Fury's method of victory - unlike Wilder's - can take two paths: decision or finish. In the first bout, it ended in a controversial draw and the word 'controversial' barely puts emphasis on the fact that the Englishman was well and truly robbed after seemingly losing just two rounds on the scorecards of many.
Fury, just two fights into his comeback, took on Wilder for his third bout since beating Wladimir Klitschko over 12 rounds in 2015. And, just like in that bout, the challenger outclassed his opponent over 12 rounds and made it look easy at times, but over in the States, three years on, Fury would taste a draw instead.
Come to the second fight between the two enemies, Fury was well back in the flow of things, and having eased past Tom Schwarz and beat Otto Walin, the Brit was 'TKO' ready for Wilder. Fury increased his size and weight and it all seemed too much for Wilder, who struggled in the clinches and never got going at all against the challenger's evasiveness back in February 2020.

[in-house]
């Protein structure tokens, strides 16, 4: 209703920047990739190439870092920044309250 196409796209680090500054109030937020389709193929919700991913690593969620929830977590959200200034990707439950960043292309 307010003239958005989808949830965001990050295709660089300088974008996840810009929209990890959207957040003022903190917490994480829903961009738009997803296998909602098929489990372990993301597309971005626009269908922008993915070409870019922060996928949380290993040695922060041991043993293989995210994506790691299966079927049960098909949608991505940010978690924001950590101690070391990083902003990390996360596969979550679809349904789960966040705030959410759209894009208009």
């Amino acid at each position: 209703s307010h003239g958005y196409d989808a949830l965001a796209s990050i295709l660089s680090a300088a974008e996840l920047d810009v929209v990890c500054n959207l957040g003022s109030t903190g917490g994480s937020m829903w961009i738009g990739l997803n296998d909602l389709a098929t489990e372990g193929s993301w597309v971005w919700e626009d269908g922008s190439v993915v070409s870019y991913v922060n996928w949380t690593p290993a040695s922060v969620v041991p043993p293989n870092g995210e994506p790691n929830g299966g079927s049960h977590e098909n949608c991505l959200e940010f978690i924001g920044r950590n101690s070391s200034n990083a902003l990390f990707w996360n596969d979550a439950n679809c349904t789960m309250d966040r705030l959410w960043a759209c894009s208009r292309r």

Fury would knock Wilder down twice before the towel came in within the seventh round, and similarly to the first fight, it all seemed very easy for the Manchester man. Fury to win is 1/3 in some places, and for a TKO/KO, it is at 10/11, while a decision is priced at 5/2.